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Creator of Breakthrough Coronavirus Technology to Receive Inaugural McGuire Prize

May 02, 2022   |   Dartmouth Call to Lead

Dartmouth has announced that the inaugural $100,000 McGuire Family Prize for Societal Impact will be presented to Jason McLellan, a structural biologist whose groundbreaking coronavirus research conducted at the Geisel School of Medicine laid the foundation for COVID-19 vaccines that have saved countless lives.

Jason McLellan

McLellan, a former assistant professor at the Geisel School, is now the Robert A. Welch Chair in Chemistry at the University of Texas at Austin. He will receive the award at a ceremony Friday, May 13, during the Dartmouth Innovation and Technology Festival and the grand opening of the West End District.

Carolyn Carr McGuire Tu'83 and Terry McGuire Th'82 established the $100,000 prize as part of The Call to Lead campaign to honor members of the Dartmouth community who have significantly benefited humankind, society, or the environment. Eligible areas of impact encompass a range of achievements, including fundamental science, stewardship of natural resources, and societal leadership. The prize winner is determined by a selection committee comprised of Dartmouth faculty and staff.

"We received many outstanding nominations for this prize," says Eric Fossum, the John H. Krehbiel Sr. Professor for Emerging Technologies and chair of the selection committee. "However, given how COVID-19 has touched each of us in some way, Dr. McLellan's research defines societal impact in breadth and depth."

McLellan says he is honored to receive the McGuire Family Prize, especially as it's coming from former colleagues at Dartmouth, "where I started my lab and where I was given the opportunity to be an independent investigator."

"Improving people's lives is exactly what I hoped to do by going into science and particularly working in vaccine development. You hope that you can contribute to maybe one major vaccine during your entire career. To be able to contribute to these coronavirus vaccines, which have been given to so many people to blunt a hopefully once-in-a-century pandemic, is incredible."

Jason McLellan

McLellan and his team at the Geisel School developed the vaccine technology that is the basis for many COVID-19 vaccines used across the planet, including those manufactured by Pfizer, Moderna, and Johnson & Johnson. Coronaviruses have a key protein on their surface, the spike protein, that changes shape before and after infecting a cell. Initially studying the SARS and MERS coronaviruses, McLellan and his postdoctoral researcher Nianshuang Wang developed the means to genetically modify the gene sequence that encodes the protein, essentially locking the structure in place, which allows vaccine antibodies to be more effective.

McLellan and Wang moved to UT Austin in 2018. In early 2020, as the COVID-19 pandemic first broke out in Wuhan, McLellan, Wang, and Dartmouth graduate student Daniel Wrapp applied the spike protein-stabilizing technology developed at Geisel to a newly identified virus, SARS-CoV-2, and shared the results of their research with collaborators at the National Institutes of Health. This version of the spike protein was used in the first U.S. COVID-19 vaccine trials and by other vaccine manufacturers in the months that followed.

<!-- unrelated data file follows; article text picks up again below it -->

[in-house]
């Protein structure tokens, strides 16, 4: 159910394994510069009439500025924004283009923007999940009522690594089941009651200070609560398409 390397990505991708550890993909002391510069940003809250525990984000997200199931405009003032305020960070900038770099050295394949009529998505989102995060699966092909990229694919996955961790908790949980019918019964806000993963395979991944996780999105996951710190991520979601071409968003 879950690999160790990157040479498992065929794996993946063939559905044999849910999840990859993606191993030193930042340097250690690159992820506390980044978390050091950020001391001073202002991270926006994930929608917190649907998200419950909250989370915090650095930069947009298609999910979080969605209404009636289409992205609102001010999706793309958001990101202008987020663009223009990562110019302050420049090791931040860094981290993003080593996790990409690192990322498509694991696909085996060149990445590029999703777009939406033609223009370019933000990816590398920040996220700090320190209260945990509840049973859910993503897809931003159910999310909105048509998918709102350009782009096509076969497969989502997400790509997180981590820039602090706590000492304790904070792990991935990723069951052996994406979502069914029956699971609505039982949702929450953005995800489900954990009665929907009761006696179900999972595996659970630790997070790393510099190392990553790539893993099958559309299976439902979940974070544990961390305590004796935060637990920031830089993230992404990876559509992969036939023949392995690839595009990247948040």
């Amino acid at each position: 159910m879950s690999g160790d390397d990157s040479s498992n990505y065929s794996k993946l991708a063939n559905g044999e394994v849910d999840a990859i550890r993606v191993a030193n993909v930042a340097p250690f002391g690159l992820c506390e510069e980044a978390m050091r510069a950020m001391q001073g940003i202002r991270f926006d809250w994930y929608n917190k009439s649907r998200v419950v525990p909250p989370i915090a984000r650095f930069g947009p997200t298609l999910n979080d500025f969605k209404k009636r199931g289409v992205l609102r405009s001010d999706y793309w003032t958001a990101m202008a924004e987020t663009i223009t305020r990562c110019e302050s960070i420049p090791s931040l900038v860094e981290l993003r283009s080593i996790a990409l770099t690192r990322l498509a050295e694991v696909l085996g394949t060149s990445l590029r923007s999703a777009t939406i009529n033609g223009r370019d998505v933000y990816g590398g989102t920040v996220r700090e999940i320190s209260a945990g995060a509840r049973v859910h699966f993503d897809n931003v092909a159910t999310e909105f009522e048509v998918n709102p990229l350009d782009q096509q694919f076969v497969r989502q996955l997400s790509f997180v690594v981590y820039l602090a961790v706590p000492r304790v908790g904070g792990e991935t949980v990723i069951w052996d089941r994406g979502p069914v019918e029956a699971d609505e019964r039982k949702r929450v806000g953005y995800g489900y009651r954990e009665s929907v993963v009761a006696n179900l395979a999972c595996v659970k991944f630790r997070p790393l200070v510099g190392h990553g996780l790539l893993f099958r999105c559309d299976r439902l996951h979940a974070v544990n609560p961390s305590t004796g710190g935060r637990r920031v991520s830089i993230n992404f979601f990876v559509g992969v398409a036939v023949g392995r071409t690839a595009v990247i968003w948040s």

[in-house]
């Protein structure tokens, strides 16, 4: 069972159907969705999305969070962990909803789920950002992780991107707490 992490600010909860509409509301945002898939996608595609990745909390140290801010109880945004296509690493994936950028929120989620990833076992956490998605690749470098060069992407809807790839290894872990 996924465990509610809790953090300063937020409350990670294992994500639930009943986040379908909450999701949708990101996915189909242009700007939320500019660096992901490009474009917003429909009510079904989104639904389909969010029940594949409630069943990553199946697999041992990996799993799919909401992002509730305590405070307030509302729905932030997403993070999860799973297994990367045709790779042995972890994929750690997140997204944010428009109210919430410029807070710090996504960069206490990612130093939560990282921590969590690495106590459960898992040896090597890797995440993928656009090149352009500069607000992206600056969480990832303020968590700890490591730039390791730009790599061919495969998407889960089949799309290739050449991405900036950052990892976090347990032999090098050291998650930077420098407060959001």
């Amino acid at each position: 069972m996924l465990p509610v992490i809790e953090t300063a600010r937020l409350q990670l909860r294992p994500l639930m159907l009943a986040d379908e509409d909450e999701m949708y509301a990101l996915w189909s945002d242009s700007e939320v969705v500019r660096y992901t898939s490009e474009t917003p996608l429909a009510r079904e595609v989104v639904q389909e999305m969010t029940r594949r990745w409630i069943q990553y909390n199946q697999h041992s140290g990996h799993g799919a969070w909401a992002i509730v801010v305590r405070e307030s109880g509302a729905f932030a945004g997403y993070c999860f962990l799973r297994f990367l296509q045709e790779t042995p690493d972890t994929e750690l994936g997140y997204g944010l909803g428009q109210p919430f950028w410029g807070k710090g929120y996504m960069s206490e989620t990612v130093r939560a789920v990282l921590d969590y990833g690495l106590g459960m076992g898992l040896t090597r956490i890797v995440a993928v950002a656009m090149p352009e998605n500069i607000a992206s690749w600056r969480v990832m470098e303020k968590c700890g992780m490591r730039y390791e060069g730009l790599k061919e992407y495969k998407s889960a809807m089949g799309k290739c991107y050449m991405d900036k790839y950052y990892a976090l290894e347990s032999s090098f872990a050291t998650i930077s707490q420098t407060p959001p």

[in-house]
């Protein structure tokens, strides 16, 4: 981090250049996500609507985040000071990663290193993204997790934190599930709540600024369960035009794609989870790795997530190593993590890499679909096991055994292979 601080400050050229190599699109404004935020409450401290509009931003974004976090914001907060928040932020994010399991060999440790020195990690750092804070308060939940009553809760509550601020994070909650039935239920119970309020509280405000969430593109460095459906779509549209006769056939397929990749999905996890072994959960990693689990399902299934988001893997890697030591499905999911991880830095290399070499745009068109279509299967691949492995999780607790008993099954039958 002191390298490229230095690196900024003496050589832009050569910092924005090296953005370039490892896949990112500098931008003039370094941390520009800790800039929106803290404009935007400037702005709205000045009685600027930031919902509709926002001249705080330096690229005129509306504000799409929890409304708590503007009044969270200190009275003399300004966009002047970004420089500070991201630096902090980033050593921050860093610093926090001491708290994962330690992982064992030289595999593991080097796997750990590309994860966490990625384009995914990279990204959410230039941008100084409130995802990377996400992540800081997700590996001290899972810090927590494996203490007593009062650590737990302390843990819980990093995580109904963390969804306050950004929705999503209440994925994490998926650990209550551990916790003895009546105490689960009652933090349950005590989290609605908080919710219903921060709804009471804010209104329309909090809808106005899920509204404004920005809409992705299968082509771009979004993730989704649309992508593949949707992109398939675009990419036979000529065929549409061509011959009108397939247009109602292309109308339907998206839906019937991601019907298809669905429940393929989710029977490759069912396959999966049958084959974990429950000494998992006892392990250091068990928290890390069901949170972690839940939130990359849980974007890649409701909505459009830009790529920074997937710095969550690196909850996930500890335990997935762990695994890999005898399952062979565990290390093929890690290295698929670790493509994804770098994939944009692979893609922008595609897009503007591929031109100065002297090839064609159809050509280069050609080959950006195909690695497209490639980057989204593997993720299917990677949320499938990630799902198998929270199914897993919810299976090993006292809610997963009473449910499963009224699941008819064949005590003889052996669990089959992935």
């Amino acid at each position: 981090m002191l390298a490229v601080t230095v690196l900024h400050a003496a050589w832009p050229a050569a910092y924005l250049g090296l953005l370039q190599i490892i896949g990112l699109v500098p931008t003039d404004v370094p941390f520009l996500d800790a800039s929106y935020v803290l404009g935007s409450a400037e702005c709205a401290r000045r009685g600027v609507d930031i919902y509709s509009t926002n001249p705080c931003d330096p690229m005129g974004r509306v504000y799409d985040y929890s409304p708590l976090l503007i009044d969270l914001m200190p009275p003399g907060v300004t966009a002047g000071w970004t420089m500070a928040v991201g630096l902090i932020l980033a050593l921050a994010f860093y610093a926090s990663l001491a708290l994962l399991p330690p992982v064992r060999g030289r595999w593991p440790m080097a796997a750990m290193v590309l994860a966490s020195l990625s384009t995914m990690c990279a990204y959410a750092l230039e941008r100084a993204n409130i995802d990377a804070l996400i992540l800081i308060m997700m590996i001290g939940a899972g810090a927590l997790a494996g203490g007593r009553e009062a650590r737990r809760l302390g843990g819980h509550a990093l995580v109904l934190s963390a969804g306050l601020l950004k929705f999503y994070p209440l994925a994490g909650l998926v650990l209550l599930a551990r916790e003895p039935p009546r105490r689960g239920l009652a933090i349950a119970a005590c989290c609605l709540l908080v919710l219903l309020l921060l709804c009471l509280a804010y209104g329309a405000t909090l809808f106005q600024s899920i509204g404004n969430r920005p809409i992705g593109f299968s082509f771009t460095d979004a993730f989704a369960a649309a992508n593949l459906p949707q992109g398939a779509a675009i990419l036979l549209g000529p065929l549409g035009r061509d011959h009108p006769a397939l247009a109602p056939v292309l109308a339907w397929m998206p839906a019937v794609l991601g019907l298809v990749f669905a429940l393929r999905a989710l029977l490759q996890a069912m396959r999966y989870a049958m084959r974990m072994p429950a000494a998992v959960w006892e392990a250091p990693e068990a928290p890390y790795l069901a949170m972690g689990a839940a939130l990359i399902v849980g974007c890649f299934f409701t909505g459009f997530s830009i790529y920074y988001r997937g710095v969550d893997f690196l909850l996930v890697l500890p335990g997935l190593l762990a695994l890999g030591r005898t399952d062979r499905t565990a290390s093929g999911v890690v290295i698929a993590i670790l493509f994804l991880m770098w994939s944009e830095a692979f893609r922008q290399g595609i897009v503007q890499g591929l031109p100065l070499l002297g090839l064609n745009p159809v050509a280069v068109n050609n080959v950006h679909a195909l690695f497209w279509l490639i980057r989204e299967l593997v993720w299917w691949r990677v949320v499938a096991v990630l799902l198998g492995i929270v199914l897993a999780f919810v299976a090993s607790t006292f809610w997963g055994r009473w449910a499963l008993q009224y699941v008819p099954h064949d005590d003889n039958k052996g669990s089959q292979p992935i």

More than five billion people worldwide have received at least one dose of a COVID-19 vaccine, with a large percentage of them receiving vaccines that use the stabilized spike protein technology.

Terry McGuire says McLellan represents the leadership, determination, and initiative that he and his wife intended to honor when they established the prize, which emphasizes broad impact and the number of people whose lives are improved.

"The prize recognizes talented people who aren't daunted by the size of a problem, but instead realize that if they are willing to take on and solve a major challenge of our time, they can have a huge impact, often measured in millions of lives touched," says Terry McGuire.

Carolyn McGuire adds, "It also recognizes the important role collaboration often plays in the process, leveraging that impact."

Dartmouth President Philip J. Hanlon '77 thanked the McGuires for establishing a prize that honors individuals who exemplify values that are at the core of the Dartmouth ethos.

"The McGuire Family Prize recognizes those who are dedicated to making a difference. There could be no better example of what it means for a scientist to answer the call to lead. I hope every student on our campus today and everyone in our community are inspired by the example of Dr. McLellan," says President Hanlon.

McLellan emphasizes that tens of thousands of people contributed to the success of the coronavirus vaccines: scientists from academia, government, and industry; manufacturers; volunteers in clinical trials; and health care workers.

"The collective will of tens of thousands of people creating, testing, and delivering the vaccines is something for humanity to celebrate," he says.

The Dartmouth Innovation and Technology Festival, May 12–14, is open to the entire Dartmouth community, residents of the Upper Valley, and anyone curious about the power of technology to advance scholarship in all disciplines. The weekend's slate of activities will include presentations and panel discussions on topics such as artificial intelligence, health care, transportation, and cryptocurrency; makerspace demonstrations; interactive learning experiences; and family-friendly activities, including a community picnic and Friday evening light show. Registration for the weekend is free and encouraged.

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